However, major problems with roll media feeders include ensuring that the roll media lead edge enters the fuser without wrinkling leading to damage prints and increased chances of jamming.

Accordingly, the present invention provides an apparatus for improving sheet feeding in a direction of movement to a process station, comprising: a contact surface having ribs spaced along contact surface in the direction of movement, apertures being defined in the space between each rib; a blower; and an air plenum for supplying a vacuum generated by said blower to the contact surface so that when an leading edge of the sheet passes by the contact surface the vacuum pulls the leading edge of the sheet towards contact surface.

FIG. 1 is an isometric view of a copier/printer which employs the dual use sensors of the present invention.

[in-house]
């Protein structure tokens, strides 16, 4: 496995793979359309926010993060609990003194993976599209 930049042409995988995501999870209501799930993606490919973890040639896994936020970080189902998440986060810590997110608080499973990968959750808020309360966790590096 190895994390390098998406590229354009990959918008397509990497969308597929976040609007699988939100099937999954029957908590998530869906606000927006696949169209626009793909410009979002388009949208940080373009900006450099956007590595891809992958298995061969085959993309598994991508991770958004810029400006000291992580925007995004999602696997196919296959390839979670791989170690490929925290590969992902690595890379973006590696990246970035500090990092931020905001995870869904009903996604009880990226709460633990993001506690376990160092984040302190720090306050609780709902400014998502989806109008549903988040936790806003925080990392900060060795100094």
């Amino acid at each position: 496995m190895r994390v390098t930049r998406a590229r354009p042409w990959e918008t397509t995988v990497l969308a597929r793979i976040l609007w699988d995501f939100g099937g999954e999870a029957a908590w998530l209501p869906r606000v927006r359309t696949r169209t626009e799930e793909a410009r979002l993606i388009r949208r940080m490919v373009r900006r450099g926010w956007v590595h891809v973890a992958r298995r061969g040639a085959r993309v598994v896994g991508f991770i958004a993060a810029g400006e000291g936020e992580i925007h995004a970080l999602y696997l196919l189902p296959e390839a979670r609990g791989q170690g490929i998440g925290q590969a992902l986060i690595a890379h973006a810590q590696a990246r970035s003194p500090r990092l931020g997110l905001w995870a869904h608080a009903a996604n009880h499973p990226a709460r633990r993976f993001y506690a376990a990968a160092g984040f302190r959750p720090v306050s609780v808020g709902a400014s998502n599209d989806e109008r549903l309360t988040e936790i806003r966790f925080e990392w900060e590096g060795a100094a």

FIG. 2 is a partial, exploded, schematic side view of the copier/printer of FIG. 1 showing the placement of the dual use sensors.

FIGS. 3–5 illustrate views of the passive transport of the present invention.

Referring now to the drawings in detail wherein like numbers represent like elements, in FIG. 1 a wide format copier/printer 10 including a control panel 12 is shown which is especially adapted to copy large documents. Documents to be copied are fed in from the front of the machine, pass through an exposure zone and exit out of the back of the machine.

FIG. 2 shows a side internal view of the copier/printer machine 10. Machine 10 includes an electrostatic drum 20 with xerographic stations arranged around its periphery, which carry out the operational steps of the copying process. These stations include charging station 22, exposure station 24, developing station 26, transfer station 28 and fusing station 30. Documents fed along the platen 19 in the direction of arrow 8 are imaged onto the surface of drum 20, at exposure station 24. The operations of the stations are conventional and are described, for example, in U.S. Pat. Nos. 4,821,974; 4,996,556; and 5,040,777, whose contents are incorporated herein by reference.